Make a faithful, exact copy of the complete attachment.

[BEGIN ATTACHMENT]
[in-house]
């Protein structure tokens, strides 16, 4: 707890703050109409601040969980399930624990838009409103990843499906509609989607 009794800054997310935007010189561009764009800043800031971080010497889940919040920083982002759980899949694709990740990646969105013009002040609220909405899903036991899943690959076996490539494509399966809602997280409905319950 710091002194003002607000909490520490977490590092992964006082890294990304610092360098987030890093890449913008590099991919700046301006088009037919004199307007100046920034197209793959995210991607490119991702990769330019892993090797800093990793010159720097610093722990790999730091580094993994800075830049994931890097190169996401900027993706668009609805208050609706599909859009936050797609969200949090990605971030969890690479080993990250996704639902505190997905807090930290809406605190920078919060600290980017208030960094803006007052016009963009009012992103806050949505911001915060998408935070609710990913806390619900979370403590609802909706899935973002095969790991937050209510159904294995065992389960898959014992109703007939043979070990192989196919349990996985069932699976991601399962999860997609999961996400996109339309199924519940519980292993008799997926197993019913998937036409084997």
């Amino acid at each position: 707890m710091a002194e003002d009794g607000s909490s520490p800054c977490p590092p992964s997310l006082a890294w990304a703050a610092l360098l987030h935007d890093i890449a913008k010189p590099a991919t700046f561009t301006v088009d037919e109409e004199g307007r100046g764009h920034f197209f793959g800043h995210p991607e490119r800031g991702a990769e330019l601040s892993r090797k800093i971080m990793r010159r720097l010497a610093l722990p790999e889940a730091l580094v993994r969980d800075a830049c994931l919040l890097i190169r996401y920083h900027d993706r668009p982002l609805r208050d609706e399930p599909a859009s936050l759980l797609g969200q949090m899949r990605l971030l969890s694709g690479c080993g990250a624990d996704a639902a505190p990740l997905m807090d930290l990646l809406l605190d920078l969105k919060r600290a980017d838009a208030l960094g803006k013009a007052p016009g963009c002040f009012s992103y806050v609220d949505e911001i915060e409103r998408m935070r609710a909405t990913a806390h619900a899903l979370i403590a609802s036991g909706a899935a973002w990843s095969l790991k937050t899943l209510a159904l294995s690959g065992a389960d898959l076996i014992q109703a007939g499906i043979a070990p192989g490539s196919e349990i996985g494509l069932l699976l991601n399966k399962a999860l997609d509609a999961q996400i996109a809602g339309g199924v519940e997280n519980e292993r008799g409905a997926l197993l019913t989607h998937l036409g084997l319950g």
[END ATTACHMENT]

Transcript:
[in-house]
């Protein structure tokens, strides 16, 4: 707890703050109409601040969980399930624990838009409103990843499906509609989607 009794800054997310935007010189561009764009800043800031971080010497889940919040920083982002759980899949694709990740990646969105013009002040609220909405899903036991899943690959076996490539494509399966809602997280409905319950 710091002194003002607000909490520490977490590092992964006082890294990304610092360098987030890093890449913008590099991919700046301006088009037919004199307007100046920034197209793959995210991607490119991702990769330019892993090797800093990793010159720097610093722990790999730091580094993994800075830049994931890097190169996401900027993706668009609805208050609706599909859009936050797609969200949090990605971030969890690479080993990250996704639902505190997905807090930290809406605190920078919060600290980017208030960094803006007052016009963009009012992103806050949505911001915060998408935070609710990913806390619900979370403590609802909706899935973002095969790991937050209510159904294995065992389960898959014992109703007939043979070990192989196919349990996985069932699976991601399962999860997609999961996400996109339309199924519940519980292993008799997926197993019913998937036409084997």
């Amino acid at each position: 707890m710091a002194e003002d009794g607000s909490s520490p800054c977490p590092p992964s997310l006082a890294w990304a703050a610092l360098l987030h935007d890093i890449a913008k010189p590099a991919t700046f561009t301006v088009d037919e109409e004199g307007r100046g764009h920034f197209f793959g800043h995210p991607e490119r800031g991702a990769e330019l601040s892993r090797k800093i971080m990793r010159r720097l010497a610093l722990p790999e889940a730091l580094v993994r969980d800075a830049c994931l919040l890097i190169r996401y920083h900027d993706r668009p982002l609805r208050d609706e399930p599909a859009s936050l759980l797609g969200q949090m899949r990605l971030l969890s694709g690479c080993g990250a624990d996704a639902a505190p990740l997905m807090d930290l990646l809406l605190d920078l969105k919060r600290a980017d838009a208030l960094g803006k013009a007052p016009g963009c002040f009012s992103y806050v609220d949505e911001i915060e409103r998408m935070r609710a909405t990913a806390h619900a899903l979370i403590a609802s036991g909706a899935a973002w990843s095969l790991k937050t899943l209510a159904l294995s690959g065992a389960d898959l076996i014992q109703a007939g499906i043979a070990p192989g490539s196919e349990i996985g494509l069932l699976l991601n399966k399962a999860l997609d509609a999961q996400i996109a809602g339309g199924v519940e997280n519980e292993r008799g409905a997926l197993l019913t989607h998937l036409g084997l319950g």